How do you start retargeting?

1. Choose a retargeting network to use, whether it’s Google AdWords, AdRoll, Facebook Advertising, Chango, Perfect Audience or ReTargeter. Each network works in more or less the same way, you add their code to your website which allows them to track your users then send ads based on a selection of criteria. You can use multiple networks if you like.

2. Add the code to your website! This will track all of the users to your website from that point onwards. The sooner you get the code on your site, the better.

3. Plan how you will retarget to your visitors. Will you send ads to people based on a specific page they’ve visited, to those that put a product in their shopping cart but didn’t buy it or those who watched one of your videos? Your options will depend on what network you’re using.

4. Use your chosen network to create an audience based on your plan and wait for it to populate. This may take some time. Remember it’s based on people that are visiting your site, so it’s not going to be immediate. As time goes by, the audience will slowly grow.

5. Create and run an ad campaign that targets your audience specifically. Encouraging them to come back to your site or make a buying decision. The addition of an offer may be the push those customers need.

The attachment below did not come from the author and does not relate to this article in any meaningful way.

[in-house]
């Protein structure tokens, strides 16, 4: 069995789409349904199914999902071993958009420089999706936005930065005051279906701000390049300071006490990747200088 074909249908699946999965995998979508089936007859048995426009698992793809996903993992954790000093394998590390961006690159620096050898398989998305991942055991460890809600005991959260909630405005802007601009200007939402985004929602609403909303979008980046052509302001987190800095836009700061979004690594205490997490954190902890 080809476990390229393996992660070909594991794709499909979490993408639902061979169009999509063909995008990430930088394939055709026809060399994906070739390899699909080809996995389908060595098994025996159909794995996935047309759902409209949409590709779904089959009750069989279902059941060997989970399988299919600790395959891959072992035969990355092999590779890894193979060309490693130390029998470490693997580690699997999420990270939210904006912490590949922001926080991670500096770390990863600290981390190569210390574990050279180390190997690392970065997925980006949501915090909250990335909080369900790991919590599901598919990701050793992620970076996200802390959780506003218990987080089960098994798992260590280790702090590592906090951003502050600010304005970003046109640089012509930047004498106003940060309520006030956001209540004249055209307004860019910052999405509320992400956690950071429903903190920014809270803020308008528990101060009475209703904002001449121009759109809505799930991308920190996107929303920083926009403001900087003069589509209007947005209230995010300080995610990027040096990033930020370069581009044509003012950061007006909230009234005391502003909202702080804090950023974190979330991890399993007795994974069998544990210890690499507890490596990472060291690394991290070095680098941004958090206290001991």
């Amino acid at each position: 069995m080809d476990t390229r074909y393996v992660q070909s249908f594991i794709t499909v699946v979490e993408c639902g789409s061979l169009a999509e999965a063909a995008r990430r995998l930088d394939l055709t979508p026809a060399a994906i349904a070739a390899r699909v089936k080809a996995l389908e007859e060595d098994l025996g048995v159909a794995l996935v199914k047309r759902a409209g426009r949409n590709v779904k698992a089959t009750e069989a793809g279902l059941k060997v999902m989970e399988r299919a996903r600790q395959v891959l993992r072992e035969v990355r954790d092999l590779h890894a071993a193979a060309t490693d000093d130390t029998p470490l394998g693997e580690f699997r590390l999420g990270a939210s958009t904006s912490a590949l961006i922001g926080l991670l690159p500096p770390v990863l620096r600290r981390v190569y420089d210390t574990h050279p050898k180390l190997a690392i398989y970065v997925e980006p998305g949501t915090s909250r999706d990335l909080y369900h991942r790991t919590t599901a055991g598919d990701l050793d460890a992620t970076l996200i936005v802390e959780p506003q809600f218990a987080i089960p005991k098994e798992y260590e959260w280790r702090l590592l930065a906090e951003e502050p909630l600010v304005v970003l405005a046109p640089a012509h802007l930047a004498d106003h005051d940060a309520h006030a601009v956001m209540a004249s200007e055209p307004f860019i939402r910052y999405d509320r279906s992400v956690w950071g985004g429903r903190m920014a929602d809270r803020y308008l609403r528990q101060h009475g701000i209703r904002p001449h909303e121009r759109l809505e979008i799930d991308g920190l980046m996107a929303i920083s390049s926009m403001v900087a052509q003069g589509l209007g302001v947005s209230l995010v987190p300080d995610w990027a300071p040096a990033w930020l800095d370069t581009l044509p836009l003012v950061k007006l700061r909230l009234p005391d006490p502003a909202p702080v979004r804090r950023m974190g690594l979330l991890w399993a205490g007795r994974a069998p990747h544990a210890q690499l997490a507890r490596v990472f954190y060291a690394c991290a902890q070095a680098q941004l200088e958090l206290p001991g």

6. As always, continue to test and optimize your system to improve your results over time.

Should you use retargeting?

By now you’re probably considering using retargeting due to how powerful it is. But like any marketing technique, it’s worth first figuring out whether it would be effective based on your business.

Retargeting works best for companies that get a lot of traffic to their website. The more visitors there are, the larger the retargeting audiences will be and the more room there is to create more specific audiences.

However, a low amount of visitors will mean smaller retargeting audiences. If your company has a low traffic website, it’s better to spend your advertising budget on driving people to your website first and foremost before you focus on retargeting.

It also depends on what you’re selling too. Retargeting works well for e-commerce sites that have products that people are likely to buy with a little bit of encouragement. However, if you sell an expensive product or service, retargeting may bring users back to your site, but they still may be less likely to make a buying decision.

In that case, you have to play a longer game and get the user into your funnel so you can market to them from multiple directions into the far future when they decide to spend their money with you.

But that doesn’t mean you can’t use retargeting, as long as the amount of money you’re spending on converting leads into customers is smaller than the cost of what you’re selling then it’s a good investment in the long run.